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Osteochondral Lesions of the Talus Managed via Particulated Juvenile Articular Cartilage

March 01, 2019

Contributors: J Preston Van Buren, DO; Jeffrey L. Wake, ATC, BS; Kevin D Martin, DO; Kevin D Martin, DO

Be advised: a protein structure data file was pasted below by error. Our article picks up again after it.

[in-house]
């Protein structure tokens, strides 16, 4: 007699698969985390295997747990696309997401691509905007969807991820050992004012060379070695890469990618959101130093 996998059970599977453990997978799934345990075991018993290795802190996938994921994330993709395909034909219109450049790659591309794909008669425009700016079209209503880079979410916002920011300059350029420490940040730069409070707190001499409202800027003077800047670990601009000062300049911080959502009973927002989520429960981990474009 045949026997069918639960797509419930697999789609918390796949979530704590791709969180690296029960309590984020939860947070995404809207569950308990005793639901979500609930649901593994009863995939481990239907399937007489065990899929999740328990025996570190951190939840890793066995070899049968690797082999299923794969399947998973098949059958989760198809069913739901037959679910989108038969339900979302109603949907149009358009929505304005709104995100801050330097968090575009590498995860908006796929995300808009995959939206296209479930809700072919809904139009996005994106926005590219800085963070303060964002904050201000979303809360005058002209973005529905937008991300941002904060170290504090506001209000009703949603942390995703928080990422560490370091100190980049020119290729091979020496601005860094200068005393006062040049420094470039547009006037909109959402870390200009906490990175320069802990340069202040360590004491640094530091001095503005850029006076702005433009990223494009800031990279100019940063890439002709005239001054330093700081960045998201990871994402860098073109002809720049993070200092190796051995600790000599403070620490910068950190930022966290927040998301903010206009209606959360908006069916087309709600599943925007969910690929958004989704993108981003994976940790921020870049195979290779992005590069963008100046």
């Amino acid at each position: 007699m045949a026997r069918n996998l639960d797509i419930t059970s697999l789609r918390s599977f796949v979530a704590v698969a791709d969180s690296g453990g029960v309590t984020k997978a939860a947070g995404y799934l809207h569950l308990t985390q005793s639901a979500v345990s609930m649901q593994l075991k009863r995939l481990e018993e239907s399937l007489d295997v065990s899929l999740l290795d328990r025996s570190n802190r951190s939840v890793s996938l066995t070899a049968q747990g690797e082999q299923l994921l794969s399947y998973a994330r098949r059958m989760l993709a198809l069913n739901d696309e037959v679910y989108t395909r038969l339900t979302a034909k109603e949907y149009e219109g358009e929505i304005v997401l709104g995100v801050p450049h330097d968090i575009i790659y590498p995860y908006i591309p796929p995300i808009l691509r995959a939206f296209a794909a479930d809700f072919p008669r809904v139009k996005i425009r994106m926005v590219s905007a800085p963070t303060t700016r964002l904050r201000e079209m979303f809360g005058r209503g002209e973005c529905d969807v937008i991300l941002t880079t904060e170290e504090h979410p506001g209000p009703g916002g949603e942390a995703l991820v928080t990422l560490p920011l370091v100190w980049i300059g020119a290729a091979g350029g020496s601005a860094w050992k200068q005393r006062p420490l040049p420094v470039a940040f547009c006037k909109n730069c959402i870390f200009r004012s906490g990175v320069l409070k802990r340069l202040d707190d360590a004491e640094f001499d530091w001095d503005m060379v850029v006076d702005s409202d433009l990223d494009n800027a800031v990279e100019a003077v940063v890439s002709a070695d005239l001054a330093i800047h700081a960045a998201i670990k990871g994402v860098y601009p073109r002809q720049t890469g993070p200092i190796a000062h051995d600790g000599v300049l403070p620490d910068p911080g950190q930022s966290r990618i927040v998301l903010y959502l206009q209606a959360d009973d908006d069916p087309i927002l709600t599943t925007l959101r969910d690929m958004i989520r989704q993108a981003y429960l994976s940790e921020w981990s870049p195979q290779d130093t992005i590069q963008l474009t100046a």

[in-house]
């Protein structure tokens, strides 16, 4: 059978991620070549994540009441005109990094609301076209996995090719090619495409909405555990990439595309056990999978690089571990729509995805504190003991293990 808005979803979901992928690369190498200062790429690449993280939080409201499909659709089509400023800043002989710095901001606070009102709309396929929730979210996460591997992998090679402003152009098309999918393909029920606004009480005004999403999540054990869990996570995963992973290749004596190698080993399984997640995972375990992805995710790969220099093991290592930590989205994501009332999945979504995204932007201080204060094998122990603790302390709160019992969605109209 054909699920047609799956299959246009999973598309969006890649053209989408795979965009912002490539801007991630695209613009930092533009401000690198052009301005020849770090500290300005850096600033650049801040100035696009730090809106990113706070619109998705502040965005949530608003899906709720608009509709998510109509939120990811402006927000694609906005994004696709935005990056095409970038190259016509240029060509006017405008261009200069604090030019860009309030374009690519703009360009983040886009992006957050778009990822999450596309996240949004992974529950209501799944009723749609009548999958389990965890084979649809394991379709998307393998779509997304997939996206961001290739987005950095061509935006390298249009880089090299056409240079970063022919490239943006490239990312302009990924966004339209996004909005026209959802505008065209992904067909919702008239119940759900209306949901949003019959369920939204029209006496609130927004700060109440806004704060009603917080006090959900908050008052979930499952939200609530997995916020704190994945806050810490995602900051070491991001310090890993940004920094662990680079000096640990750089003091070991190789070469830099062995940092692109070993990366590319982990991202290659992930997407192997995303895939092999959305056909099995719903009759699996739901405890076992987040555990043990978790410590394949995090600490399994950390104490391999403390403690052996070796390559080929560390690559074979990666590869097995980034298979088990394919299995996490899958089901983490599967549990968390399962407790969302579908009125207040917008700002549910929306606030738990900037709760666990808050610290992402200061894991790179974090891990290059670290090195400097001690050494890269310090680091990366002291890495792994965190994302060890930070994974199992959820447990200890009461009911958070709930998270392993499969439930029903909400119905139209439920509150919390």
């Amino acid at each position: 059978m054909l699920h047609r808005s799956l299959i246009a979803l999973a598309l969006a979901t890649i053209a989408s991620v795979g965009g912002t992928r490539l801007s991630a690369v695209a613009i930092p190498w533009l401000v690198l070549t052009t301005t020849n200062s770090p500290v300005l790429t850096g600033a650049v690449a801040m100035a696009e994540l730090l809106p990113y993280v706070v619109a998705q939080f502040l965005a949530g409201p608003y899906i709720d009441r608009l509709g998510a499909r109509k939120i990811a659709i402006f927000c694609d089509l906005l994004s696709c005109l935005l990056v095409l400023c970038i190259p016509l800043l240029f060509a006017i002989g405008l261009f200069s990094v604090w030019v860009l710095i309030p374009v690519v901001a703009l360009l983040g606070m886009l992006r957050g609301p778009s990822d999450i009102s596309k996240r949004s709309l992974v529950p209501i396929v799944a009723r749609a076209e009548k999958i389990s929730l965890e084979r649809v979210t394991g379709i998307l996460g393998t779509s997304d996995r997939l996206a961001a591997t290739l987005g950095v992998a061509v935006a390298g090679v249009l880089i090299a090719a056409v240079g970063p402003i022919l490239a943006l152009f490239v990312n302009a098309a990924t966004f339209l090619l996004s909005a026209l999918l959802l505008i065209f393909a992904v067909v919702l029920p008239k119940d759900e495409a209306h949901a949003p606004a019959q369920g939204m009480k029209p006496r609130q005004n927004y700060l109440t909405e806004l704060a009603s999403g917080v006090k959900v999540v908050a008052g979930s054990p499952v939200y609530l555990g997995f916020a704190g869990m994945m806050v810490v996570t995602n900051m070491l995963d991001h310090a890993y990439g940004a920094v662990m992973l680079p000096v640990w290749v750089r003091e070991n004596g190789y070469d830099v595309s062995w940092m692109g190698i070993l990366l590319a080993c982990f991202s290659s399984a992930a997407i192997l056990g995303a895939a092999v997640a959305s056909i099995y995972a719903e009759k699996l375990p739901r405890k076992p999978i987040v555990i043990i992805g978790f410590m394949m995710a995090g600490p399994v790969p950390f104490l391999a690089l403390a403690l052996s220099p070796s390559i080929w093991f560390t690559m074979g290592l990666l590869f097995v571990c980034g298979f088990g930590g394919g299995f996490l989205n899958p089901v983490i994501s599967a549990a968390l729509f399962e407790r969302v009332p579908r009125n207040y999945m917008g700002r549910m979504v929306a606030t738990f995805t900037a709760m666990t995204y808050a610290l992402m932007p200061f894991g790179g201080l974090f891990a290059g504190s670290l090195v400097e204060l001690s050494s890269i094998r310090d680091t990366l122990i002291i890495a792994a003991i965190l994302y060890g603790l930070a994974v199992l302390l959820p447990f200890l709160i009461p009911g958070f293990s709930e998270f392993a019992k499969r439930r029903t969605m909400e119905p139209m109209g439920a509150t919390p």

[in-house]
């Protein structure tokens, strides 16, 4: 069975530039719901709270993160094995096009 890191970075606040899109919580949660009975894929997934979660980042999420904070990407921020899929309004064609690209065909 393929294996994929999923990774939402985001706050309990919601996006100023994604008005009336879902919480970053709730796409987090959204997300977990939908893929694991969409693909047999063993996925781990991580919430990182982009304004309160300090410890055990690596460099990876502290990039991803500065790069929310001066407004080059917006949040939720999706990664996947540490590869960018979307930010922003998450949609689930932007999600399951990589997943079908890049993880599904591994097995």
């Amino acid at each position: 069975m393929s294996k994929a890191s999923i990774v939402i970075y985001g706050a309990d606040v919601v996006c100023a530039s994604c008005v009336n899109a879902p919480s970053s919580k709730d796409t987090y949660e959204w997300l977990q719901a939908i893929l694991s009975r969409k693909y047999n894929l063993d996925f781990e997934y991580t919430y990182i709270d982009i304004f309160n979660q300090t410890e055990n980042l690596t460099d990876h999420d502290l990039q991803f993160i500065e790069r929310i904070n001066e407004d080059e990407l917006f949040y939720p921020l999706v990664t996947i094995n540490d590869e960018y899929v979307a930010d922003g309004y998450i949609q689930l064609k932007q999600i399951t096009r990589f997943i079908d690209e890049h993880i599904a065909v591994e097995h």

Osteochondral lesions of the talus (OLTs) are common injuries. Chondral injuries occur in approximately 50% of patients with an ankle sprain and 73% of patients with an ankle fracture. These lesions involve damage to the articular cartilage and the surrounding subchondral bone, causing decreased range of motion, activity limitations, and deep ankle pain. A variety of systems are available for the classification of OLTs, including the Berndt and Harty classification, the Ferkel and Sgaglione CT Staging System, the Hepple MRI Staging System, and the Arthroscopic Staging System. An anatomic grid scheme was developed by Raikin et al to easily map OLTs using MRI. Typically, management is nonsurgical, consisting of non-weight-bearing and immobilization, for patients with a stage I or stage II lesion and is surgical for patients with a stage III or stage IV lesion that does not improve with nonsurgical management. Surgical treatment options vary; however, management of OLTs via juvenile articular cartilage allograft has been increasing, resulting in good outcomes. This video demonstrates the management of an OLT via arthroscopic juvenile allograft cartilage, which results in improved function and decreased pain secondary to the development of articular cartilage at the defect site. The patient is prepared and draped in the supine position to expose the appropriate lower extremity. A tourniquet is applied to the ipsilateral thigh to limit blood flow to the surgical site. A limb positioner is used to distract the ipsilateral ankle, allowing the surgeon to use both hands for the procedure. A 5-mm anteromedial portal is established using the nick-and-spread technique. A blunt trocar is introduced into the ankle joint via the anteromedial portal. The ankle should be kept in dorsiflexion to prevent cartilage injury. Traction is provided via the limb positioner. An anterolateral portal is made under direct visualization. Diagnostic arthroscopy is performed to identify loose bodies and cartilage lesions. Foreign bodies should be removed. A 90° curette is used to clear the osteochondral lesion with sharp margins down to the subchondral bone. The margins should be 90° to the plane of the talar cartilage. After the lesion is clear, it is measured. A Frazier tip is used to suction saline out of the joint. Cotton tipped applicators are used to completely dry the surface of the lesion. One-third of the tip of a 1-mL syringe is cut off, and the proximal portion will be used as a modified port to introduce the juvenile cells into the joint. A 16-g angiocatheter is used to introduce fibrin glue into the joint, applying a thin layer to the surface of the subchondral bone. The juvenile cells that have had the fluid drained off are introduced into the syringe using a small freer elevator. The plunger of the syringe can be used to further introduce the juvenile cells into the lesion. The freer elevator is used to smooth the cells over the lesion. The cells do not need to be more than one layer thick. A thin layer of fibrin glue is applied over the cells using a new angiocatheter. The ankle is taken through dorsiflexion/plantar flexion to ensure proper placement of the cells. Postoperatively, patients are instructed to remain non-weight-bearing in a boot for 6 weeks and remain 25% weight-bearing from postoperative weeks 6 through 12, with full weight-bearing allowed after postoperative week 12. Physical therapy, which includes range of motion exercises, bicycling, nonimpact cardio, and pool therapy, is initiated 7 weeks postoperatively. OLTs may be debilitating injuries in patients with an ankle sprain. Treatment options for the management of these lesions depend on classification and patient progression. Surgical management of OLTs varies. Juvenile allograft cartilage is advantageous because it is a single-stage procedure that allows for the repair of large cartilage defects and preserves subchondral bone. Most studies on juvenile cartilage focus on its use for the management of patellar lesions; however, a 2017 study by Saltzman et al. demonstrated promising outcomes in 33 patients with an OLT. Conversely, Dekkar et al. reported a 40% failure rate associated with the use of juvenile allograft to manage OLTs, with failure defined as no improvement or worse symptoms postoperatively. The risks associated with the management of OLTs via arthroscopic juvenile allograft cartilage include the typical risks associated with arthroscopy about the ankle, including nerve irritation and infection, joint effusion, joint inflammation, graft hypertrophy, and graft delamination. Graft-mediated disease transmission also may occur. Joint stiffness may occur in patients who do not perform diligent range of motion exercises postoperatively.

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